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Sony Corporation, Tokyo

CRF - 5090 Earth Orbiter

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überarbeitet am 23.10.2010

In the USA, the portable receivers "Zenith Transoceanic" with a vertical turret tuner arrangement were very popular in the middle of the sixties; Sony's CRF-5080 / CRF-5090 receivers had some similarities with this design. In later years, many other far east manufacturers produced shortwave multiband receivers with a similar design but usually much poorer built quality and shortwave reception performance.

Single conversion superhet,

Analog dial,

LW, MW, 1,6-3,5 MHz, 3,5-9 MHz, 9-14 MHz, 14-21 MHz, 21-27 MHz; 87,5 - 108 MHz, 108 - 136 MHz Air Band (for CRF-5090 only)

AM, CW/SSB, UKW - FM, Air Band - AM (for CRF-5090)

Selektivität -6 dB/ -60 dB


RF-Gain, BFO, S-Meter, UKW Muting & AFC


The portable multi band receiver with it's horizontal dial drum and the band selector switch to operate the turret tuner at the roght small face has a quite similar external appearence to the late Zenith "Trans Oceanic" radios.
The portable receiver comes wit ha black plastic cabinet, a carrying handle and a cover, which can be flipped down and pushed in the pottom part of the receiver when it's in use (I found this cracked in several CRF-5090, I have seen...). The dimension's of the radio are 34 x 25 x 16 cm and it's weight 5,7 kg.

The CRF-5090 can be powered from 110 or 220 V mains, from a car battery with 12 V DC (a special sony plug is used, the socket has two connectors for 220V AC and another two for the DC input) or from eight UM-1 mono cell batteries.

The telescopic antenna is mounted at the top face of the radio, near the caryying handle.

The top part of the front panel is taken by the horizontal frequency dial drum, the band selector acting on the turret tuner mechanism is located at the right small face. Small plastic pointers can be used to remember the location of Your favourite stations on the dial, a red LED glows on the dial pointer, when the signal strength of a signal is sufficient. At the right of the dial window, You find a nice analog signal strength meter.
All controls are located in another horizontal row, at the left You find the main power switch and an earphones jack, further right the squelch and BFO controls and the R.F. gain control, in it's normal position, the R.F. gain is controlled automatically. At the right, You find the rotary controls for tone and volume and the switch for AFC active in the FM broadcast band only.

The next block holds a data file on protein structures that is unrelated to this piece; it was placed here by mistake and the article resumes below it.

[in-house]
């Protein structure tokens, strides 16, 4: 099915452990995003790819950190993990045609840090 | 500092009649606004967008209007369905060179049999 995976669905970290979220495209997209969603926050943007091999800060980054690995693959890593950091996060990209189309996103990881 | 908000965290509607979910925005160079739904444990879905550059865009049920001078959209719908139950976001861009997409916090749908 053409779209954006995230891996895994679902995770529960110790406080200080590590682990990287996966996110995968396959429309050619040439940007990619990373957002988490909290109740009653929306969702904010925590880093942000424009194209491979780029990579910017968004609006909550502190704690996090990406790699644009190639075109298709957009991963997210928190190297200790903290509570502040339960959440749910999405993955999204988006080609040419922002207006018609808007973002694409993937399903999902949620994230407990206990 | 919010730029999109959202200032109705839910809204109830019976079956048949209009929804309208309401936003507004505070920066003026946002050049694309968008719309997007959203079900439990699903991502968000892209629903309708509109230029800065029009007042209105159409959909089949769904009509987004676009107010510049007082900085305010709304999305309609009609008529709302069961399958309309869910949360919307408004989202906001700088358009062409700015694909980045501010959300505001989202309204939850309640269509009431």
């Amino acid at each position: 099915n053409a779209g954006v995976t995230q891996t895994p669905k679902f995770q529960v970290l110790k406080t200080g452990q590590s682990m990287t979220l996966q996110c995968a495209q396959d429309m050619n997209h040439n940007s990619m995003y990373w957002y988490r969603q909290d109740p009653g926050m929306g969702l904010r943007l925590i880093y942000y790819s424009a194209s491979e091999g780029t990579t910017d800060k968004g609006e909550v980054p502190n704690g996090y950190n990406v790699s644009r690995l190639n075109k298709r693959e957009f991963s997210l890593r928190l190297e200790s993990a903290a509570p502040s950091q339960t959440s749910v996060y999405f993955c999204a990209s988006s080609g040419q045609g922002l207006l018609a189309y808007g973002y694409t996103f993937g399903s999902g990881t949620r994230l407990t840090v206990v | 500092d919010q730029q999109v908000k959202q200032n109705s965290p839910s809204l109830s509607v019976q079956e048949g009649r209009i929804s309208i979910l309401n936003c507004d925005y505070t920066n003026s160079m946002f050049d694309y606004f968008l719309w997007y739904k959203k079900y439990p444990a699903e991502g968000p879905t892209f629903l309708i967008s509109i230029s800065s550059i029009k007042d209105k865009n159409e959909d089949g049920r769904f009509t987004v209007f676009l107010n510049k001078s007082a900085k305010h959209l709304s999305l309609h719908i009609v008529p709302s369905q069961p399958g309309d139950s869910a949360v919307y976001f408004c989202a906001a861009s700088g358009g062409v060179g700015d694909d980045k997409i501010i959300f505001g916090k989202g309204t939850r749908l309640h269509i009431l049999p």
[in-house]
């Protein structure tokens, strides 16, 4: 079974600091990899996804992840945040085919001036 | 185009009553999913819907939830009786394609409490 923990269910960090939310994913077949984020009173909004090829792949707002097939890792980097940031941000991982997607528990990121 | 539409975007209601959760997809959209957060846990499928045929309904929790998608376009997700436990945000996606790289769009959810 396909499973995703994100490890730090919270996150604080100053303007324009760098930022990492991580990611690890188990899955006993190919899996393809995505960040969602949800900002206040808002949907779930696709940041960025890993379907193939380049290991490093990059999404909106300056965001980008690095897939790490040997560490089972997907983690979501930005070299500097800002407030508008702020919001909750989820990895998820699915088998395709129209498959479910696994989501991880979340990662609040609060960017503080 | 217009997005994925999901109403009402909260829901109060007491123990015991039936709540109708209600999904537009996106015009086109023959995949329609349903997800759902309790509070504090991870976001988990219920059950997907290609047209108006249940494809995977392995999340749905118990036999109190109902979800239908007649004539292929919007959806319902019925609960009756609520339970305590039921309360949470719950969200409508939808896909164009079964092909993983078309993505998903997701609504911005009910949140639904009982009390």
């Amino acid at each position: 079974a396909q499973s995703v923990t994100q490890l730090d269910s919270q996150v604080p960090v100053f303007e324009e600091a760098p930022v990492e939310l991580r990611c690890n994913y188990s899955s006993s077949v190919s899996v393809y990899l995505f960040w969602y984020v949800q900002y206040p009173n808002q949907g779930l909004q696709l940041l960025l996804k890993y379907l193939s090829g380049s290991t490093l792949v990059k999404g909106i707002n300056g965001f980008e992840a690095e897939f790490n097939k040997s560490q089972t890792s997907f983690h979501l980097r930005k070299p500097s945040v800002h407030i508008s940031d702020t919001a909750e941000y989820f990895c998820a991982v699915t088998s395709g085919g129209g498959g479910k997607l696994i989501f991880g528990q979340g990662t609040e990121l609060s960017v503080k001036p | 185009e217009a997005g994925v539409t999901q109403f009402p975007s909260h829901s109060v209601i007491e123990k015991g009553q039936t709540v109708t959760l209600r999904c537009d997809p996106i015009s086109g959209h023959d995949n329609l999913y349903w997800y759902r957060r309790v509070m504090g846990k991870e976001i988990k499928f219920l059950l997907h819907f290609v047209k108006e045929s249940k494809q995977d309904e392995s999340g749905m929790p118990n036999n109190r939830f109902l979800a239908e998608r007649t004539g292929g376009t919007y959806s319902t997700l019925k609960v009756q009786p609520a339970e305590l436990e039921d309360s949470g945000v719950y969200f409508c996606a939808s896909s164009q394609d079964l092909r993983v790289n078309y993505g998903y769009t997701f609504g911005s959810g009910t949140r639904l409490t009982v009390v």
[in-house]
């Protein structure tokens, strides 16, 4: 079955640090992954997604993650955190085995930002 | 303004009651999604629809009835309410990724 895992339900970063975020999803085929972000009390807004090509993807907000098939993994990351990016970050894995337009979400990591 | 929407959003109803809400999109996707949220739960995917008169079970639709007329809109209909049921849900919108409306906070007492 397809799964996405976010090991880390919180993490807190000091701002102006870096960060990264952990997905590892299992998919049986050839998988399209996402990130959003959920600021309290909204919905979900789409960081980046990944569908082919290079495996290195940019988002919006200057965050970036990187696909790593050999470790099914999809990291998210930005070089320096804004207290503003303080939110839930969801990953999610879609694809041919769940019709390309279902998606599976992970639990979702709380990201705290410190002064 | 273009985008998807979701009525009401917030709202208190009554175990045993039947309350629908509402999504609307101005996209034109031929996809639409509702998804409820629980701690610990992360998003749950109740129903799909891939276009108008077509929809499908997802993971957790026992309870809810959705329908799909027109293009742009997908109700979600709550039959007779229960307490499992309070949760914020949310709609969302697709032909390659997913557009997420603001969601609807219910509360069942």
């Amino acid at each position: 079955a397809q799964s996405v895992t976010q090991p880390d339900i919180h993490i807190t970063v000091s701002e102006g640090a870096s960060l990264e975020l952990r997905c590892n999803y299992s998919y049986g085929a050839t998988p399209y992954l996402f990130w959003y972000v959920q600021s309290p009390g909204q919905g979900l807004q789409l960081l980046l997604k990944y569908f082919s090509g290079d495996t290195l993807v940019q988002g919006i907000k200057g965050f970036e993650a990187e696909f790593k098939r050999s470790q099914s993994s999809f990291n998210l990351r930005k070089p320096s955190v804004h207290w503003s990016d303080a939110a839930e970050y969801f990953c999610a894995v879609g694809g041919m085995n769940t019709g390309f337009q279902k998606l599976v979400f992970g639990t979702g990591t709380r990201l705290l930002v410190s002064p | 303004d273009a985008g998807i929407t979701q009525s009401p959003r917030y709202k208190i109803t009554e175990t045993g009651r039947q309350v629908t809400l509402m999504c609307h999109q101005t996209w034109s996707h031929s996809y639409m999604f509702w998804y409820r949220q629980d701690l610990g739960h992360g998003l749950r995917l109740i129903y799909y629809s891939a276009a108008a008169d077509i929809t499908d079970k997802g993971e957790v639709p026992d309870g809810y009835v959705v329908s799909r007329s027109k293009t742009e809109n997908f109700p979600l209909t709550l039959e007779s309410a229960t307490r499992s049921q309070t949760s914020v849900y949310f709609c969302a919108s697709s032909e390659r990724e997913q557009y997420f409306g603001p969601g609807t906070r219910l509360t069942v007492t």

The tuning knob with a concentric fine tuning control is located next to the oval speaker in the bottom part of the front panel.

The operation scheme of the CRF-5090 is no thrills: Set the power switch in the "ON" position, adjust the volume, select the desired band with the band selector at the right side of the radio and tune to the desired frequency... This task is not so easy, as the frequency dial resolution of the receiver is quite poor, on each band, You might find several shortwave broadcast or amateur bands. So guessing, listening to a spoken identification or an interval signal is the way to identify a frequency. All receivers with a digital frequency counter are much easier to tune, but this was the state of the art for a domestic world band radio when the CRF-5090 was new.
The is the possibility to tune in CW or single sideband signals in the amateur radio bands, the set comes with a BFO and even manual R.F. gain control, but tuning is quite cumbersome and the receiver is not that stable.

In the AM bands, the CRF-5090 acts as a single conversion receiver with an intermediate frequency of 455 kHz, in the FM band single conversion with i.f. 10,7 MHz.

In summary: the Sony CRF-5090 is a collectors piece in a classic design similar to the one found in late Zenith "Trans Oceanic" receivers. It comes with a much better built quality then similar looking later world band radios from far east prosuction such as different Koyo receivers.
The CRF-5090 comes with Air Band coverage as an additional feature, this will be the reason this set has not been sold very often in Western Europe. The CRF-5080 is a similar set without AIR Band coverage.
Martin Cook from New Zealand wrote an excellend article about the repair of the warped CRF-5090 dial; obviously, many CRF-5090 have this problem with the warped drum dial.

weitere literature:
d/e: Sony CRF-5090at
e: Sony CRF-5090 Warped dial repair, © Martin Cook, at

© Martin Bösch 6.9.2008, transl. 14.11.2010